DUP's Foster urges Bradley to set budget as Sinn Fein say direct rule 'not acceptable'
Arlene Foster is calling on the Secretary of State to set a budget and to take key decisions about Northern Ireland's hospitals, schools and infrastructure.
As the DUP leader last night urged Karen Bradley to act decisively and said Northern Ireland could not continue in limbo, Sinn Fein insisted that direct rule wasn't an option.
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Mrs Bradley is due to update the House of Commons on the Stormont impasse today.
In a telephone call with the Secretary of State yesterday, Mrs Foster said she had asked her to not only set a budget but also to "take key decisions impacting on our schools, infrastructure and hospitals".
The DUP leader said: "Frontline staff have been living hand to mouth for too long. The Northern Ireland people deserve better. School principals, hospital mangers and infrastructure planners have been in limbo for months unsure of budgets and unable to get ministerial direction.
"I am not prepared to allow this to continue. Decisions need to be taken. We will be raising this issue again in Parliament (today)."
Mrs Foster said she planned to meet Prime Minister Theresa May later this week. She would voice her party's commitment to devolution "but not at any price", she said.
The DUP leader added: "I wanted a devolved government. I stand ready to form one tomorrow without any pre-conditions. Sinn Fein has been refusing to form a government for over 400 days until they have their own party political matters addressed."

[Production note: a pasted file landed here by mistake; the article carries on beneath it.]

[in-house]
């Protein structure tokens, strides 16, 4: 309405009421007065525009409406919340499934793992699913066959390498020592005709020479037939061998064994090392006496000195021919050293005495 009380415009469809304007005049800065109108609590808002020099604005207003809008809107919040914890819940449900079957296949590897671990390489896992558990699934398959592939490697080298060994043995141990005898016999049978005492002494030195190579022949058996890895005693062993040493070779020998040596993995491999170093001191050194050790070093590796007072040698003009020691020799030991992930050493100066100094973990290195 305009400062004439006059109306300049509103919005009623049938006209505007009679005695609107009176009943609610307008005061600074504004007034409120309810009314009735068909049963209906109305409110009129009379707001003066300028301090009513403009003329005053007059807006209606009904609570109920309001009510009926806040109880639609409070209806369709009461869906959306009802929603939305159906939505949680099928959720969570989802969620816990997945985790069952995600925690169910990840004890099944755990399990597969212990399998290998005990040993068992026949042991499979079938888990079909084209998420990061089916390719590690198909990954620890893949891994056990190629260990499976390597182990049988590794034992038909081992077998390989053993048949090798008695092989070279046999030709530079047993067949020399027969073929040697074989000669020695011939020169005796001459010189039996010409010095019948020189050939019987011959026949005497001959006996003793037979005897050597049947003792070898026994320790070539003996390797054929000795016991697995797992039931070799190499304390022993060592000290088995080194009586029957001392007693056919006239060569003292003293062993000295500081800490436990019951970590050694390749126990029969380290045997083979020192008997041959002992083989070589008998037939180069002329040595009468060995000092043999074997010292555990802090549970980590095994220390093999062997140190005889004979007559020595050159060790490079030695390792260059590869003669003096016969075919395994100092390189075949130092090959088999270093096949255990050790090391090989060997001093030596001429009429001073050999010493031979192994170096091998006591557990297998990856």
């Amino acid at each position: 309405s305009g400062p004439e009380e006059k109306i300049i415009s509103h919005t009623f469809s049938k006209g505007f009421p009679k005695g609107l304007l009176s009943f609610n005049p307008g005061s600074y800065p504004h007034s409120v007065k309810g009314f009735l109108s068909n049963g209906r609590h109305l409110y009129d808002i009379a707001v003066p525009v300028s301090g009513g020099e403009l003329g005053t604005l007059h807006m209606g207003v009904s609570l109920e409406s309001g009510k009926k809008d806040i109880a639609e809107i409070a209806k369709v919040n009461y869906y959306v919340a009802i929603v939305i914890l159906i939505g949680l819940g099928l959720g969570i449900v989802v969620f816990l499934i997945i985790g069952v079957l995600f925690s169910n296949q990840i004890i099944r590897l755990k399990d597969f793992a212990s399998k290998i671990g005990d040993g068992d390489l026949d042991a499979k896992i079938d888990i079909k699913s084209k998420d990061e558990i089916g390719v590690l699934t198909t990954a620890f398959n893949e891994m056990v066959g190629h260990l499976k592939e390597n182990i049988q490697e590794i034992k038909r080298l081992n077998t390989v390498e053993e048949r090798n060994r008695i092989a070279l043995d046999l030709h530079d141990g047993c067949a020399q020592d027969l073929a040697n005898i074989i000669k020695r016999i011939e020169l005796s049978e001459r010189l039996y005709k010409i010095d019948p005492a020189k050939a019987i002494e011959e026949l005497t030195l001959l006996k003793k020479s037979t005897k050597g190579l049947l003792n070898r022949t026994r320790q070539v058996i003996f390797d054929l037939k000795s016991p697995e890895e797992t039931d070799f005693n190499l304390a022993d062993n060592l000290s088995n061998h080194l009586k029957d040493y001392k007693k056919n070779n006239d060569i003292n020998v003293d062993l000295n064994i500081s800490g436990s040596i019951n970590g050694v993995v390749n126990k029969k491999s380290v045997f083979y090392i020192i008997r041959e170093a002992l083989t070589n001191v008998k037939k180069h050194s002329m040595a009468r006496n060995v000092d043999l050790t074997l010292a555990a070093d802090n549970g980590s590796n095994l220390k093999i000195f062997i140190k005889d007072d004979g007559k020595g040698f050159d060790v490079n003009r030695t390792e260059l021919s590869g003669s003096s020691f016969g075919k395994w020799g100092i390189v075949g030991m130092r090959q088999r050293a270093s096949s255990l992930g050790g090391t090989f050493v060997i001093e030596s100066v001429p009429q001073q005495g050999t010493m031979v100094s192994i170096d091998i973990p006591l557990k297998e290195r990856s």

But speaking in Dublin, Sinn Fein president Mary Lou McDonald said: "Direct rule is not acceptable. Direct rule is not on the table.
"We have been clear - nationalism right across the country is clear on that point, the government in Dublin is clear on that point ...
"We have previous words from both governments which made very clear that direct rule is not the answer when the institutions falter."
Ms McDonald led a Sinn Fein delegation yesterday to meet Taoiseach Leo Varadkar and Tanaiste Simon Coveney. She said she had told them that a political vacuum must not develop.
"We reached a draft agreement with the DUP leadership. We were disappointed that the DUP walked away from that draft agreement and ended the talks process. The talks process has been collapsed. Direct rule is not an option. The two governments must act," she said.
The Sinn Fein president called for the immediate convening of a British-Irish Intergovernmental Conference to reflect the "co-equal and co-guarantor status" of London and Dublin.
"The two governments must initiate this conference as a matter of urgency and move to implement previous agreements. These include an Irish Language Act, the release of funds for legacy inquests and progress the legacy mechanisms, as well as safeguarding the rights of citizens including the right to marriage equality," she said.
Meanwhile, the Prime Minister and the Taoiseach spoke on the phone yesterday. In a statement, Number 10 said they had both expressed "disappointment that an agreement had not yet been reached to restore an executive". But Mrs May and Mr Varadkar had "recognised the progress and serious engagement made by the parties".
Number 10 insisted that the Prime Minister still "believed there was scope for agreement and reiterated the UK Government's priority was to get devolution up and running again in Northern Ireland".
In his statement, Mr Varadkar said: "As co-guarantor to the agreement, the government will continue to engage with the parties in Northern Ireland and the British government to support the urgent formation of a new executive.
"The government's firm position is that the Good Friday Agreement and subsequent agreements must be implemented in full, and in this context the Taoiseach and Tanaiste reiterated that the Irish government does not want to see the introduction of direct rule in Northern Ireland."
Sinn Fein will meet Mrs May later this week.